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      09-10-2010, 11:36 AM   #1
michifan
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In Praise of Run Flat Tires and the Foresight to get Tire Insurance

I know that there are many on this board that hate the run-flats, and they are more expensive and a harder ride than a host of other non RFTs.

But today my wife got a nail in the tire, and the tire pressure monitor went off. The ability to just drive the car to the dealer - have them contact the insurance company about the tire and be on my merry way no muss / no fuss in 90+ degree heat is more valuable to me than the marginal difference in handling with RFTs.

I also cannot stress how happy I am that i bought insurance. This is the 3rd tire that I have had to change, and my insurance is capped at $5,000 (rims and wheels). If you can get the insurance for under $1000 (I paid about 600-700), this is insurance that makes great sense.
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      09-10-2010, 11:44 AM   #2
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I have come to this realization that nothing is like OEM.
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      09-10-2010, 11:46 AM   #3
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Good to hear.

My first BMW in 2002 had several flat tires due to nails on the road and I got killed on the replacement/repair costs and those were non-runflats. My second one in 2005 had non-runflats (IIRC) but I bought the tire insurance -- back when it was a cheap $350 for three years. It worked like carrying an umbrella when there's a chance of rain -- kept the storm clouds away so I never had to use it.

For my new 1er, I went whole hog with 5 year coverage even though it was a bit expensive (still substantially less than my Euro Delivery discount) because I knew how expensive runflats are and how bad DC and Maryland streets are. Hope I never have to use it, but I'm glad I have that piece of mind.

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      09-10-2010, 12:42 PM   #4
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I had my runflat nail holes plugged

lots cheaper
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      09-10-2010, 01:14 PM   #5
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where do you see not recommended?

I've never had a nail hole that was not 1/4" or less and within the tread area

In my case, the nail stayed in, every time, and I drove with a slow leak until i got it into a shop for a inside out patch/plug

nails do not leave you stranded, hitting something big enough to leave you stranded will also leave a runflat stranded

I have AAA for that, had it before, durring, and after runflats, I recommend AAA to everyone that drives
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      09-10-2010, 01:49 PM   #6
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Quote:
Originally Posted by Trojan4evr View Post
I have come to this realization that nothing is like OEM.
In my opinion OEM is like nothing, since I have Michelin PS2s on my car. The car rides so much smoother that it cannot be adequately described.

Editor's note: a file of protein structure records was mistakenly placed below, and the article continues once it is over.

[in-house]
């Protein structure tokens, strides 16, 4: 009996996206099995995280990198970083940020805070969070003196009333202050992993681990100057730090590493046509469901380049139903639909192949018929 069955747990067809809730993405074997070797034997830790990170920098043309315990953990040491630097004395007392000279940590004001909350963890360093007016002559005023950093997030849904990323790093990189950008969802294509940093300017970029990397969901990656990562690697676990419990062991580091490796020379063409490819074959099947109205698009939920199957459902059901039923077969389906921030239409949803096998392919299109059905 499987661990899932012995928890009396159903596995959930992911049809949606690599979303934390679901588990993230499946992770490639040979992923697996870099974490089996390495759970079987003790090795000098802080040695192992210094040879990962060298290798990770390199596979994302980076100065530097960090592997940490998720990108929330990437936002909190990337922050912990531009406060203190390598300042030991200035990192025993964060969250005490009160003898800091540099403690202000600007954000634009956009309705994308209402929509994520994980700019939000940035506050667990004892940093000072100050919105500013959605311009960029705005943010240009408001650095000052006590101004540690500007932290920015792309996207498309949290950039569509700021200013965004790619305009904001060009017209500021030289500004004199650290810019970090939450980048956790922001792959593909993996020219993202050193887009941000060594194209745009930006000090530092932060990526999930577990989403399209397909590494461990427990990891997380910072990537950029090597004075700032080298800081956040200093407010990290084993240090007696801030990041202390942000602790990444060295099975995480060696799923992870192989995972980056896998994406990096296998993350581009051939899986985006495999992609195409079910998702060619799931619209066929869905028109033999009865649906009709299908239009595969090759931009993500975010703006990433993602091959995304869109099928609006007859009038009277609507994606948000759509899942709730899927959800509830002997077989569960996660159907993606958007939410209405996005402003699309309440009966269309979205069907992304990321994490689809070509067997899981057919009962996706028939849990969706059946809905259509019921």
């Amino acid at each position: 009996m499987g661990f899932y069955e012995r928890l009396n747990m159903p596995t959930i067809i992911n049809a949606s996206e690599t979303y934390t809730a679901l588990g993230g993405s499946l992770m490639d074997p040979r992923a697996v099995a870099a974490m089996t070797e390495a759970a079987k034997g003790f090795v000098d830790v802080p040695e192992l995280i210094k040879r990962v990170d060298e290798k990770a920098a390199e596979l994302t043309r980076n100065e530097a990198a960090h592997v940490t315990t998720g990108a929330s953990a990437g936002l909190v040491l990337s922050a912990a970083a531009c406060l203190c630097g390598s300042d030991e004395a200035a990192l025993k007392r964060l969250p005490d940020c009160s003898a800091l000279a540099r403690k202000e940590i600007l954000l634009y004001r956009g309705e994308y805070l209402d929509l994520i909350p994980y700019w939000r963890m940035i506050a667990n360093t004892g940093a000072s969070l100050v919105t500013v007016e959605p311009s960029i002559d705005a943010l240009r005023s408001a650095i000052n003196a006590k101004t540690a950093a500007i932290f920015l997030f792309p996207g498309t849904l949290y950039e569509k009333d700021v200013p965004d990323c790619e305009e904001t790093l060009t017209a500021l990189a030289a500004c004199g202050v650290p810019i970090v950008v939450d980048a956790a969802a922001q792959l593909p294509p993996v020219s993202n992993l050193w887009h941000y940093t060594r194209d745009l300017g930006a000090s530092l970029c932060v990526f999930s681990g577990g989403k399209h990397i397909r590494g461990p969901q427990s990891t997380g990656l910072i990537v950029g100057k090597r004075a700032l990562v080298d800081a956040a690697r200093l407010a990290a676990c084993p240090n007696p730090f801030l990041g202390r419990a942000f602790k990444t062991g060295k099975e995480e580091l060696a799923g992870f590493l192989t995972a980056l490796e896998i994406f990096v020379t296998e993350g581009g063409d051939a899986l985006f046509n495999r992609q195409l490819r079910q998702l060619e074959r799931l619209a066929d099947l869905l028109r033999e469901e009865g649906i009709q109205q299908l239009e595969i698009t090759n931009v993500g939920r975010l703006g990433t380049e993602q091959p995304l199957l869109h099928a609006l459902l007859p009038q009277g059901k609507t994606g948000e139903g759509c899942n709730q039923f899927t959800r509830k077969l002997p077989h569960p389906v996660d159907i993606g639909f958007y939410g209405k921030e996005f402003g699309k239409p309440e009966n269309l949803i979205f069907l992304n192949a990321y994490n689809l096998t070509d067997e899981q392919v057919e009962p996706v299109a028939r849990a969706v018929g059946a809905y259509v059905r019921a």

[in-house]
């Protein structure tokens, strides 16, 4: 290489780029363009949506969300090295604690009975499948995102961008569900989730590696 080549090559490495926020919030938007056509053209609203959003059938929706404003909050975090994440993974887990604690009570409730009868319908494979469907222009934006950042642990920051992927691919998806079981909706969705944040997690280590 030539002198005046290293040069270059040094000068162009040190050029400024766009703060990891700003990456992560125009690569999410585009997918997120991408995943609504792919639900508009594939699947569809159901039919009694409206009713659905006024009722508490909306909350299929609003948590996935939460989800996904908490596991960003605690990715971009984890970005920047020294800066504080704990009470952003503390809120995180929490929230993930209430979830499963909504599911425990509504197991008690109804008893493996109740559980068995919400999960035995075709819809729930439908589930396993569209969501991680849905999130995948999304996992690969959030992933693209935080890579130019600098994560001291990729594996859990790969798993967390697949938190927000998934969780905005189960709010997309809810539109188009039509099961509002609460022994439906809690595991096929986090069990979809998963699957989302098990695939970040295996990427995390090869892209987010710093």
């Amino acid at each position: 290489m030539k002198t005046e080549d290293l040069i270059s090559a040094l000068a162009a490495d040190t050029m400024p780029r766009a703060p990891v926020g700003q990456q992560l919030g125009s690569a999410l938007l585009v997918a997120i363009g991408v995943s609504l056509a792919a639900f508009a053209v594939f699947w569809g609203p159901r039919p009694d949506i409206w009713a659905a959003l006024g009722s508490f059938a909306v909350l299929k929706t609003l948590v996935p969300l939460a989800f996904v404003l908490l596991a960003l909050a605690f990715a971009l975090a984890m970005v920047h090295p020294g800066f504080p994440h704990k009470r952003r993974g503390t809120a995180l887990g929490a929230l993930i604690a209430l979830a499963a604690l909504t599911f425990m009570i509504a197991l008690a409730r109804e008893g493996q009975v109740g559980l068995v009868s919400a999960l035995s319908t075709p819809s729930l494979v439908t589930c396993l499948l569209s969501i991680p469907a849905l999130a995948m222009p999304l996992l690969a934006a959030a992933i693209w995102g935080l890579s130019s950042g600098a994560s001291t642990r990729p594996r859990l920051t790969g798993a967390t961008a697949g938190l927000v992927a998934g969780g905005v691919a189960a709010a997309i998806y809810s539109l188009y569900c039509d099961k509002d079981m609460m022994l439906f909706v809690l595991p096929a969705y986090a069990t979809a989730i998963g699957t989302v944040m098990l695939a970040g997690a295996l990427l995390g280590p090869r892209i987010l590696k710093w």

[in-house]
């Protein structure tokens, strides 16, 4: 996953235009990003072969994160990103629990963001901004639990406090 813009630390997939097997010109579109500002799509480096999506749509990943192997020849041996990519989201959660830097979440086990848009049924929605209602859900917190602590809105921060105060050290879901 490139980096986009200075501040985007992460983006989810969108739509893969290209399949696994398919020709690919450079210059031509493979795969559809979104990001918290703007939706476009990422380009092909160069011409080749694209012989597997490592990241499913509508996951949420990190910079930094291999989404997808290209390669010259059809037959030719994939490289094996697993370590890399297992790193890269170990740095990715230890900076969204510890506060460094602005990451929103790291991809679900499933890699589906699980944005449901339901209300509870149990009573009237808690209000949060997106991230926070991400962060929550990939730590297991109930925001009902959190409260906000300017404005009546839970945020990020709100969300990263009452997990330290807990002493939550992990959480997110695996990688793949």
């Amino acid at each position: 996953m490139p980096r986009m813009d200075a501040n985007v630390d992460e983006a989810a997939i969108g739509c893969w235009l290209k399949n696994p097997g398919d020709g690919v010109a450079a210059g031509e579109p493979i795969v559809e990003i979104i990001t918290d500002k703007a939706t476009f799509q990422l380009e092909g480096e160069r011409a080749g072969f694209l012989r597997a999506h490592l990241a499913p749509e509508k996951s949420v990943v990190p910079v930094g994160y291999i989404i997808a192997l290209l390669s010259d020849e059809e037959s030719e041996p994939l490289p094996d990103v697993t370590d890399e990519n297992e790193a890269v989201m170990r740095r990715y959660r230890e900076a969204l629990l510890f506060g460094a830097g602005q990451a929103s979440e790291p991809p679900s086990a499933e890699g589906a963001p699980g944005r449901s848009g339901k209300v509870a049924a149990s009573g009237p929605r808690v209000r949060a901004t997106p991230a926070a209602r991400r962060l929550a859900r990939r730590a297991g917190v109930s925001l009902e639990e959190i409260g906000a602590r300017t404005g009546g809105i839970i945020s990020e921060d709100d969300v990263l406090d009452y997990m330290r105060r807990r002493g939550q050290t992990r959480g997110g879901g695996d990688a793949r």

In case of a flat, I have a trusty spare picked up in Germany by a member here.

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      09-10-2010, 03:36 PM   #7
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Totally agree with you.

[quote=RobMason;7977563]In my opinion OEM is like nothing, since I have Michelin PS2s on my car. The car rides so much smoother that it cannot be adequately described.

In case of a flat, I have a trusty spare picked up in Germany by a member here.

The run craps are terrible. My 740i e38 came with Michelin Pilots and forged M-spoke wheels. The ride quality was like driving on a creme soaked glass highway.
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      09-10-2010, 03:38 PM   #8
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With the tire insurance, they just replace the tire. I bought the tire insurance because I knew how expensive these RFTs would be to fix.

I was also told at the BMW dealer that they never plug RFT, but then again they do make good money selling tires.




Quote:
Originally Posted by imported_mega View Post
where do you see not recommended?

I've never had a nail hole that was not 1/4" or less and within the tread area

In my case, the nail stayed in, every time, and I drove with a slow leak until i got it into a shop for a inside out patch/plug

nails do not leave you stranded, hitting something big enough to leave you stranded will also leave a runflat stranded

I have AAA for that, had it before, durring, and after runflats, I recommend AAA to everyone that drives
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      09-10-2010, 08:29 PM   #9
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I had my first puncture tire this year after driving for 6 years...however with no tire insurance the $500 cost for a new RFT was ridiculous. I am in the process of purchasing some non RFT all seasons soon in preparation for the winter and will purchase a "fix a flat" product that I'll throw in the trunk and hope to never use for at least another 6 years.